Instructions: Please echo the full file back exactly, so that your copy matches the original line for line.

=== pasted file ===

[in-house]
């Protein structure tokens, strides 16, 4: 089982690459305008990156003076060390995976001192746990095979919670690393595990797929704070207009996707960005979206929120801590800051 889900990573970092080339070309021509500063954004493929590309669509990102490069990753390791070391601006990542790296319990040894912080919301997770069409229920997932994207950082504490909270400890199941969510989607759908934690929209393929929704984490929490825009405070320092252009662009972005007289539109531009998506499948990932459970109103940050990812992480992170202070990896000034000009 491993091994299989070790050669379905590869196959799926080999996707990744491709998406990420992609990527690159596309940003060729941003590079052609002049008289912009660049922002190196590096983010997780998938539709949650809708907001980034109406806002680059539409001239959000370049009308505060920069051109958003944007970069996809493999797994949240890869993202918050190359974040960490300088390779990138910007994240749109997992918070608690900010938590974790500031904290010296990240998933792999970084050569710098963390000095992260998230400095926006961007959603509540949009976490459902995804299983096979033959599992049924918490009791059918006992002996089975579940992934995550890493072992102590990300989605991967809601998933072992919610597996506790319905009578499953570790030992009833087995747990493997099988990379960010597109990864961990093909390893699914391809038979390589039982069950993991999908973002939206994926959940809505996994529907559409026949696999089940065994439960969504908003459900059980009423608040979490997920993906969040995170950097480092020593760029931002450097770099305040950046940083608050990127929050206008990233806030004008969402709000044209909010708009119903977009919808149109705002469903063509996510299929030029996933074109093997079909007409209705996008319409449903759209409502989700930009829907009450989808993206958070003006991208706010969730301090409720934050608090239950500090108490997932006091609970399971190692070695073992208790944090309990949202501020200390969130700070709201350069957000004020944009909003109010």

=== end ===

[in-house]
């Protein structure tokens, strides 16, 4: 089982690459305008990156003076060390995976001192746990095979919670690393595990797929704070207009996707960005979206929120801590800051 889900990573970092080339070309021509500063954004493929590309669509990102490069990753390791070391601006990542790296319990040894912080919301997770069409229920997932994207950082504490909270400890199941969510989607759908934690929209393929929704984490929490825009405070320092252009662009972005007289539109531009998506499948990932459970109103940050990812992480992170202070990896000034000009 491993091994299989070790050669379905590869196959799926080999996707990744491709998406990420992609990527690159596309940003060729941003590079052609002049008289912009660049922002190196590096983010997780998938539709949650809708907001980034109406806002680059539409001239959000370049009308505060920069051109958003944007970069996809493999797994949240890869993202918050190359974040960490300088390779990138910007994240749109997992918070608690900010938590974790500031904290010296990240998933792999970084050569710098963390000095992260998230400095926006961007959603509540949009976490459902995804299983096979033959599992049924918490009791059918006992002996089975579940992934995550890493072992102590990300989605991967809601998933072992919610597996506790319905009578499953570790030992009833087995747990493997099988990379960010597109990864961990093909390893699914391809038979390589039982069950993991999908973002939206994926959940809505996994529907559409026949696999089940065994439960969504908003459900059980009423608040979490997920993906969040995170950097480092020593760029931002450097770099305040950046940083608050990127929050206008990233806030004008969402709000044209909010708009119903977009919808149109705002469903063509996510299929030029996933074109093997079909007409209705996008319409449903759209409502989700930009829907009450989808993206958070003006991208706010969730301090409720934050608090239950500090108490997932006091609970399971190692070695073992208790944090309990949202501020200390969130700070709201350069957000004020944009909003109010």